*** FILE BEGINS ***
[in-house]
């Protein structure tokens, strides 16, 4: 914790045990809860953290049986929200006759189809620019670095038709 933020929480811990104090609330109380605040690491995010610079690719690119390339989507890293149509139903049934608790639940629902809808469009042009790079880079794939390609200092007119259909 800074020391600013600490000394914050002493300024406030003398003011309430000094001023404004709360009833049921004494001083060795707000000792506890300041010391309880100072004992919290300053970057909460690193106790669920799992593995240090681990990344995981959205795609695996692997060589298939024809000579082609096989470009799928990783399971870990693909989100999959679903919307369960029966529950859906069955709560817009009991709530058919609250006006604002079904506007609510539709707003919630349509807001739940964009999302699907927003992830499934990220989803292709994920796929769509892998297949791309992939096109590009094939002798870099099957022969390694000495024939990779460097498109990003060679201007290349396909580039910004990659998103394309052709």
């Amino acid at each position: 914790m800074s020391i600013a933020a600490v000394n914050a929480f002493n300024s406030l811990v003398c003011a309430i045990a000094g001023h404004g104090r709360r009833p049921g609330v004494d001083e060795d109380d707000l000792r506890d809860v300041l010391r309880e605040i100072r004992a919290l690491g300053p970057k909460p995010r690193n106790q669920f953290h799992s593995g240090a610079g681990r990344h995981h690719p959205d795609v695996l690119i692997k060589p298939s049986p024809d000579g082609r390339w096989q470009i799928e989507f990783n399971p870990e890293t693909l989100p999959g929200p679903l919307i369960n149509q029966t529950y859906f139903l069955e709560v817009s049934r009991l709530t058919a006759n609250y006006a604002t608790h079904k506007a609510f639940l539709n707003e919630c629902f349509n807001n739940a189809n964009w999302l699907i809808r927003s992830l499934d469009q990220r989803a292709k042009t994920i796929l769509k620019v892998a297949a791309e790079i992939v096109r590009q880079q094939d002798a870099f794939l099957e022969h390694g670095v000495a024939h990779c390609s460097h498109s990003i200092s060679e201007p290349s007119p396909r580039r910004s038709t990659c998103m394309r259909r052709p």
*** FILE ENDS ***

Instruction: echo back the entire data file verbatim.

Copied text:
[in-house]
């Protein structure tokens, strides 16, 4: 914790045990809860953290049986929200006759189809620019670095038709 933020929480811990104090609330109380605040690491995010610079690719690119390339989507890293149509139903049934608790639940629902809808469009042009790079880079794939390609200092007119259909 800074020391600013600490000394914050002493300024406030003398003011309430000094001023404004709360009833049921004494001083060795707000000792506890300041010391309880100072004992919290300053970057909460690193106790669920799992593995240090681990990344995981959205795609695996692997060589298939024809000579082609096989470009799928990783399971870990693909989100999959679903919307369960029966529950859906069955709560817009009991709530058919609250006006604002079904506007609510539709707003919630349509807001739940964009999302699907927003992830499934990220989803292709994920796929769509892998297949791309992939096109590009094939002798870099099957022969390694000495024939990779460097498109990003060679201007290349396909580039910004990659998103394309052709």
């Amino acid at each position: 914790m800074s020391i600013a933020a600490v000394n914050a929480f002493n300024s406030l811990v003398c003011a309430i045990a000094g001023h404004g104090r709360r009833p049921g609330v004494d001083e060795d109380d707000l000792r506890d809860v300041l010391r309880e605040i100072r004992a919290l690491g300053p970057k909460p995010r690193n106790q669920f953290h799992s593995g240090a610079g681990r990344h995981h690719p959205d795609v695996l690119i692997k060589p298939s049986p024809d000579g082609r390339w096989q470009i799928e989507f990783n399971p870990e890293t693909l989100p999959g929200p679903l919307i369960n149509q029966t529950y859906f139903l069955e709560v817009s049934r009991l709530t058919a006759n609250y006006a604002t608790h079904k506007a609510f639940l539709n707003e919630c629902f349509n807001n739940a189809n964009w999302l699907i809808r927003s992830l499934d469009q990220r989803a292709k042009t994920i796929l769509k620019v892998a297949a791309e790079i992939v096109r590009q880079q094939d002798a870099f794939l099957e022969h390694g670095v000495a024939h990779c390609s460097h498109s990003i200092s060679e201007p290349s007119p396909r580039r910004s038709t990659c998103m394309r259909r052709p």